The announcement of George Michael's death on Christmas Day, closely following the passing of Status Quo legend Rick Parfitt, may serve as a stark reminder that there are still a few days left of a year that has seemed particularly fatal for those in the public eye. The two British musicians join an ever-increasing list of household names to have passed away in 2016.
The unexpected death of George Michael has stunned the music industry as well as fans across the world. The 53-year-old began his career as one-half of popular duo Wham! alongside Andrew Ridgeley. Michael went on to achieve huge solo success, selling over 100 million records worldwide, as well as becoming a powerful figurehead for the LGBT community after he revealed he was gay in 1998.
Boxing legend and outspoken civil rights activist Muhammad Ali, passed away in June as a result of respiratory complications related to Parkinson's disease, which the 74-year-old was diagnosed with in 1984. The iconic former world champion will be remembered as much for his stand against oppression — particularly of black people in the United States — as he will for his scintillating performances in the ring.
Musical "genius" David Bowie died in January after an 18-month battle with cancer, which had not been made public at the time. Bowie's death followed the release of his final studio album, Blackstar, on his 69th birthday just days before his passing mourned by many from the Archbishop of Canterbury to Kanye West, who hailed his "extraordinary" creativity.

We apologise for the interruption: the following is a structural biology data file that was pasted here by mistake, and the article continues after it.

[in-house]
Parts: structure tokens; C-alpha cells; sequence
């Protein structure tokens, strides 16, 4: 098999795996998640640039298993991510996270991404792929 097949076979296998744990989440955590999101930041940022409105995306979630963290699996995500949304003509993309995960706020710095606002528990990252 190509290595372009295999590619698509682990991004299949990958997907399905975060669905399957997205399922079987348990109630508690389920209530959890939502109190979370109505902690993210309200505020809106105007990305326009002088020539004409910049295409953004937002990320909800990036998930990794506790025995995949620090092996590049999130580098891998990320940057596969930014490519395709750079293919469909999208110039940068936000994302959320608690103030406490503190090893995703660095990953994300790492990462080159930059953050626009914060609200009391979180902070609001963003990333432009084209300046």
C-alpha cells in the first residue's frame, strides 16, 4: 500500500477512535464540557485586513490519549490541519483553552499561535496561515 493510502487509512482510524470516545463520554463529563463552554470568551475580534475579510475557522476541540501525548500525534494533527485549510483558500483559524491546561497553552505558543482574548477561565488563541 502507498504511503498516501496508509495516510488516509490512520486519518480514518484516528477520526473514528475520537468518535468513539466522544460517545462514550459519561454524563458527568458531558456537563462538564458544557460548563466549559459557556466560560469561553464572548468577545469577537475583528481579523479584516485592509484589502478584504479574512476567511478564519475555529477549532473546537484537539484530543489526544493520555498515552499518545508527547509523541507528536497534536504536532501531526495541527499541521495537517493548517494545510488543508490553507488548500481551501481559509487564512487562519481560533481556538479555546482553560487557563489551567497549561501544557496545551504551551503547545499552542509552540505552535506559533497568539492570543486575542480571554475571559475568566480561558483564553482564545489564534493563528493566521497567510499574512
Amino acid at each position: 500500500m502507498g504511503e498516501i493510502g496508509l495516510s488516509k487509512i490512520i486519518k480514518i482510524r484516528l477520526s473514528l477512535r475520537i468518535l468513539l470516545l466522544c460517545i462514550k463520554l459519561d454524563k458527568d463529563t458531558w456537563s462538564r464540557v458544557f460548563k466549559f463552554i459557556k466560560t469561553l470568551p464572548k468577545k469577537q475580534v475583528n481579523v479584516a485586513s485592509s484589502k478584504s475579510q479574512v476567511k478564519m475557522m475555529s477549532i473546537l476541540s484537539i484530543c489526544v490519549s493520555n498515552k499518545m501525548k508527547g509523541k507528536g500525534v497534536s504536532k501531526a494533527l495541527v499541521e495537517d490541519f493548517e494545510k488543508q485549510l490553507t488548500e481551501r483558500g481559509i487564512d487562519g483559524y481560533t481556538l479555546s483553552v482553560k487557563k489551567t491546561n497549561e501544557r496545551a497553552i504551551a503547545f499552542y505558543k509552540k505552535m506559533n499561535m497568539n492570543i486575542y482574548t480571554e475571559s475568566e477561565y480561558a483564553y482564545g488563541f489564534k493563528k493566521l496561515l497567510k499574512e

Another big-hitter in the musical world, Prince died after an accidental overdose of prescription drugs at his Minneapolis home, Paisley Park, in April. The 57-year-old Purple Rain singer was found dead just days after he was admitted to hospital following another suspected overdose.
Canadian singer-songwriter Leonard Cohen died in his sleep in November after suffering a fall. The 82-year-old "visionary" will be remembered for songs such as Hallelujah, originally released in 1984 and later popularised by Jeff Buckley, among other artists.
Some industries have seemed especially hard-hit, with British comedy suffering some major losses, such as Victoria Wood, Ronnie Corbett, Caroline Aherne and Andrew Sachs. Renowned broadcaster Sir Terry Wogan as well as comedy writer Carla Lane also passed away in 2016.
The death of The Times columnist AA Gill from cancer was announced earlier in December, as well as the demise of author of To Kill A Mockingbird, Harper Lee, somewhat ironically world-famous, having spent her entire life shunning celebrity status. Less so a celebrity outside his native Cuba, political powerhouse and revolutionary Fidel Castro died earlier this month after 50 years in power and outlasting 10 US presidents.
Though losses to the music industry this year will be most remembered, 2016 has claimed many more. From the lesser known personalities such as Kenny Baker, the man to play diminutive Star Wars robot R2-D2 from the original trilogy, to global superstars such as Alan Rickman, perhaps best remembered for his roles in Robin Hood Prince of Thieves and Die Hard, including the original Willy Wonka, Gene Wilder.
Also from the acting world was the tragic death of rising star Anton Yelchin, aged just 27, who played Chekov in the big-budget Star Trek movie franchise. Yelchin was crushed to death by his own car in the driveway of his Los Angeles home, in June.